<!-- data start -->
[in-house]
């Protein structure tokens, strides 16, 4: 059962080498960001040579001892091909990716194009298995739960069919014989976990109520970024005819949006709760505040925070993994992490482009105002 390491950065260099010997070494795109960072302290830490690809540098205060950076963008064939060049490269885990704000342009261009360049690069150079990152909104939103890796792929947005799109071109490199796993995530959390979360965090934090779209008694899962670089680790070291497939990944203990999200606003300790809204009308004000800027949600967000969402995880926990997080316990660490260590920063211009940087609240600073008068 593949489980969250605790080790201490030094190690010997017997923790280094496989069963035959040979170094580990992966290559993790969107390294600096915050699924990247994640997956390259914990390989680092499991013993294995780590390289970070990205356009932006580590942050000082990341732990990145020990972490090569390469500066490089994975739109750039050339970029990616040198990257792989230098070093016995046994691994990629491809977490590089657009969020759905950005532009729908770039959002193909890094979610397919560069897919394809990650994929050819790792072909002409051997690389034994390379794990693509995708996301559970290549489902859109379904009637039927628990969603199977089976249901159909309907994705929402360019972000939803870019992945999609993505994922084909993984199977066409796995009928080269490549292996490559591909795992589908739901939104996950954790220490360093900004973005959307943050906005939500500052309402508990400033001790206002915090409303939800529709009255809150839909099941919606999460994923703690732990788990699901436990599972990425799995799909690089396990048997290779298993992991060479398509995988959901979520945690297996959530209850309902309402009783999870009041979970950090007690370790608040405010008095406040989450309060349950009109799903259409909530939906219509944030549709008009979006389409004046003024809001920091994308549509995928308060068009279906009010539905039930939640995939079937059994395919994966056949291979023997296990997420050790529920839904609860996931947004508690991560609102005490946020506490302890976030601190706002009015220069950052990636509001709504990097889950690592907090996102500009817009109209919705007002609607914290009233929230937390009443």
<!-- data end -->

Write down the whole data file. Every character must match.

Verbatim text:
[in-house]
């Protein structure tokens, strides 16, 4: 059962080498960001040579001892091909990716194009298995739960069919014989976990109520970024005819949006709760505040925070993994992490482009105002 390491950065260099010997070494795109960072302290830490690809540098205060950076963008064939060049490269885990704000342009261009360049690069150079990152909104939103890796792929947005799109071109490199796993995530959390979360965090934090779209008694899962670089680790070291497939990944203990999200606003300790809204009308004000800027949600967000969402995880926990997080316990660490260590920063211009940087609240600073008068 593949489980969250605790080790201490030094190690010997017997923790280094496989069963035959040979170094580990992966290559993790969107390294600096915050699924990247994640997956390259914990390989680092499991013993294995780590390289970070990205356009932006580590942050000082990341732990990145020990972490090569390469500066490089994975739109750039050339970029990616040198990257792989230098070093016995046994691994990629491809977490590089657009969020759905950005532009729908770039959002193909890094979610397919560069897919394809990650994929050819790792072909002409051997690389034994390379794990693509995708996301559970290549489902859109379904009637039927628990969603199977089976249901159909309907994705929402360019972000939803870019992945999609993505994922084909993984199977066409796995009928080269490549292996490559591909795992589908739901939104996950954790220490360093900004973005959307943050906005939500500052309402508990400033001790206002915090409303939800529709009255809150839909099941919606999460994923703690732990788990699901436990599972990425799995799909690089396990048997290779298993992991060479398509995988959901979520945690297996959530209850309902309402009783999870009041979970950090007690370790608040405010008095406040989450309060349950009109799903259409909530939906219509944030549709008009979006389409004046003024809001920091994308549509995928308060068009279906009010539905039930939640995939079937059994395919994966056949291979023997296990997420050790529920839904609860996931947004508690991560609102005490946020506490302890976030601190706002009015220069950052990636509001709504990097889950690592907090996102500009817009109209919705007002609607914290009233929230937390009443």